Wednesday, December 31, 2008
So while I made a resolution a few days ago to turn in my work before the deadline and keep my editors from going prematurely gray, 2009 may be the year of the anti-resolution for me. Either way, I'll try to be nicer to both of my wonderful editors.
As for goals, I intend to keep losing weight. Writing more and selling more are in the mix, too. And hey, if there's some peace, love and happiness, throw that in the cart as well.
Happy New Year, everyone!
Thursday, November 6, 2008
Working at home may be one of the best perks in a writer’s life, but many aren’t prepared for the inevitable solitude. Even if you have a family whizzing past every day, you are still missing out on social interaction. Gossiping, complaining, or just discussing events with other grown-ups are a vital part of everyday life and something we all took for granted back when we had day jobs. That feeling of isolation, especially if you don’t have many friends that understand what you do for a living, can unstring your mental tennis racket, and have you talking to the wallpaper in short order, and unduly affecting your productivity. Having a network of friends, either in real life or cyberspace, is invaluable for perspective, feedback and inspiration. Here are a few tips to vent that inner steam and find a few buddies, before the wallpaper starts chatting back.
Join a network. There are so many social networking sites out there: MySpace, Facebook, LinkedIn and Twitter, just to name a few. My new favorite is Plurk, which tracks your mini-conversations through a timeline, and is easy to use; you can chat as much as you like, then drop it into the background, and catch up when you take a break. For me, Plurk most closely replicates the kind of quick, easy conversation found in an office environment, without all the office drama and politics. MySpace and Facebook have more users, giving a lonely author more chances to connect with like-minded friends, and LinkedIn is an excellent resource for mixing business with a touch of pleasure, allowing you to upload your professional resume and qualifications, and adding friends to your own circle of talent. Most social media sites have a healthy number of friendly, helpful writers online, and I haven’t seen a site yet that turned away a newbie. There's also excellent communities for writers in Second Life as well.
Find a forum. The communication isn’t as instant as social networking sites, but joining an online forum can really open up your world. My writing consciousness has expanded threefold after finding an online bulletin board; I’ve learned so much in the last year and met writers in every genre, from erotic horror to television screenwriters and more. Forums can also be useful in answering those everyday questions, from formatting issues to keeping records and invoicing. Often, writers will share leads on the latest news in publishing, or new markets that haven’t hit the magazines yet. Some boards even have FAQ files for new writers, and special threads, or discussions, to answer newbie questions. Instead of quick chats, a forum allows longer, more in-depth discussions to occur, letting all participants join in with opinions, experiences and advice.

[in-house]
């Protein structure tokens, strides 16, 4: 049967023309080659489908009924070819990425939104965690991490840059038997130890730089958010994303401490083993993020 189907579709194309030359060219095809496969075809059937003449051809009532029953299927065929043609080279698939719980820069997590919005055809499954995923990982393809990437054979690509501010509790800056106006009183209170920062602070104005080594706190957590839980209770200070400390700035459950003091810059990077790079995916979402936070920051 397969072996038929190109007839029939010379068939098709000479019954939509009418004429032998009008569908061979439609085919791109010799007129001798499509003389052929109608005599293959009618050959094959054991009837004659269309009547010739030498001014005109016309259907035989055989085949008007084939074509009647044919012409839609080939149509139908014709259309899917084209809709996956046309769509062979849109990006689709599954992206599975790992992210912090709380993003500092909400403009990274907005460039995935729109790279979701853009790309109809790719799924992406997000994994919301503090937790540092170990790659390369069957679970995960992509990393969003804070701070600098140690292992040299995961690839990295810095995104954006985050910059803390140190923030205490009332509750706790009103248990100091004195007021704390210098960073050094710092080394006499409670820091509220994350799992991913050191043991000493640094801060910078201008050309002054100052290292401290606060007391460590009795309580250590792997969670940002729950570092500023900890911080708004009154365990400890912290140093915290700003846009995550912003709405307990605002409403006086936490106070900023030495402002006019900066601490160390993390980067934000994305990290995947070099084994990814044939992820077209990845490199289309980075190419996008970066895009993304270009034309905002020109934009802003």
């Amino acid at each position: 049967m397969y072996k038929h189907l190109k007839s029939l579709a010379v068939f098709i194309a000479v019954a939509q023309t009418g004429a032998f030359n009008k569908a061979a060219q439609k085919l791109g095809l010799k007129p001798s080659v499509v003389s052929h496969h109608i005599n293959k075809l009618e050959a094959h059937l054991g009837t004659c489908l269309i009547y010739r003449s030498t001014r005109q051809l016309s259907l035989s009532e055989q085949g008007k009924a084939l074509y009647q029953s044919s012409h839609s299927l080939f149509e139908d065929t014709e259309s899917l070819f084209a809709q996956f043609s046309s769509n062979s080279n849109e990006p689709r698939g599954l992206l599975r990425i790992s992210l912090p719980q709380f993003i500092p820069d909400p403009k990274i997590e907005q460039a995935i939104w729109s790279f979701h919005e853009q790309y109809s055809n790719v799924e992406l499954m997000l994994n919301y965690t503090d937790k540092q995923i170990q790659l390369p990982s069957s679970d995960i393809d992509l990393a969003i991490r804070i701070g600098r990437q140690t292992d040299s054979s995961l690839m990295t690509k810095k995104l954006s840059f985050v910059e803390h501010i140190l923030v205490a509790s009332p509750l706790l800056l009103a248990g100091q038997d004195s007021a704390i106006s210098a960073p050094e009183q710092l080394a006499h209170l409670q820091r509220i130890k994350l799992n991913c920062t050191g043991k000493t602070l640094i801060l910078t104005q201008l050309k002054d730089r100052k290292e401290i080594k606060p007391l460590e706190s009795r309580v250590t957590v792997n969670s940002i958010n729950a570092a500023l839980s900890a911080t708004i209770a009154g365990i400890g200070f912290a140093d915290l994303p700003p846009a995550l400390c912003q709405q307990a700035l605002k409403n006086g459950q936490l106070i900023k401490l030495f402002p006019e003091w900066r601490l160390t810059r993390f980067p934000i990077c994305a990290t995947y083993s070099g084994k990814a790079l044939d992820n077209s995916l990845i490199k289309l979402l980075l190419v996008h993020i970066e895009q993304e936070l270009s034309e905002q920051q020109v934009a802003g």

Attend a conference. Let’s admit it; many people don’t understand the day-to-day job of a writer. As writers, we live in our own heads, and get paid for the words we pull out on a daily basis. We wonder about strange things, and ask weird questions. Every conference I attend, I overhear this phrase: “It’s so wonderful to talk to someone who doesn’t think I’m crazy!” Even if you can only go to one conference a year, a weekend of talking face-to-face with other writers can last you for months. Conferences are also great for meeting folks who write in your genre, from magazine writing to fiction to creative non-fiction and more. As a magazine writer surrounded by a region rich with western and romance authors, I’m always thrilled to find another freelancer whenever I travel to a conference. Finding someone who understands your niche’s particular quirks can be mind-saving. Also, don’t make my mistake when I first started venturing out to writers conferences; I was so shy, I sat in the back for every talk, then left immediately afterward so I wouldn’t seem awkward. While the seminars and workshops are definitely worth the price of admission, it’s the social events that provide lasting connections with your fellow wordsmiths. Attend a banquet, or just pal up for lunch or an after-hours get-together, and you’ll get twice the reward for your conference dollar.
Get with the group. A well-balanced writers group can be an excellent way to improve your craft and talk shop; many groups have social time either before or after the official get-together, and some alternate critique nights with informational meetings. A writers group is more structured than online networking, so it’s very important to find one that fits you. Great groups offer a nice mix of mentors and newbies, give constructive criticism to help you grow as a writer, and let each member have a chance to shine. While it’s easiest to join an existing group, you can also start your own writing group: there are several handy books and websites on the subject, including the Writer Groups Starter Kit at http://www.unc.edu/depts/wcweb/handouts/WritingGroups/starterpage.htm, which is targeted toward college students, but has some very useful—and free-- worksheets and handouts available for download.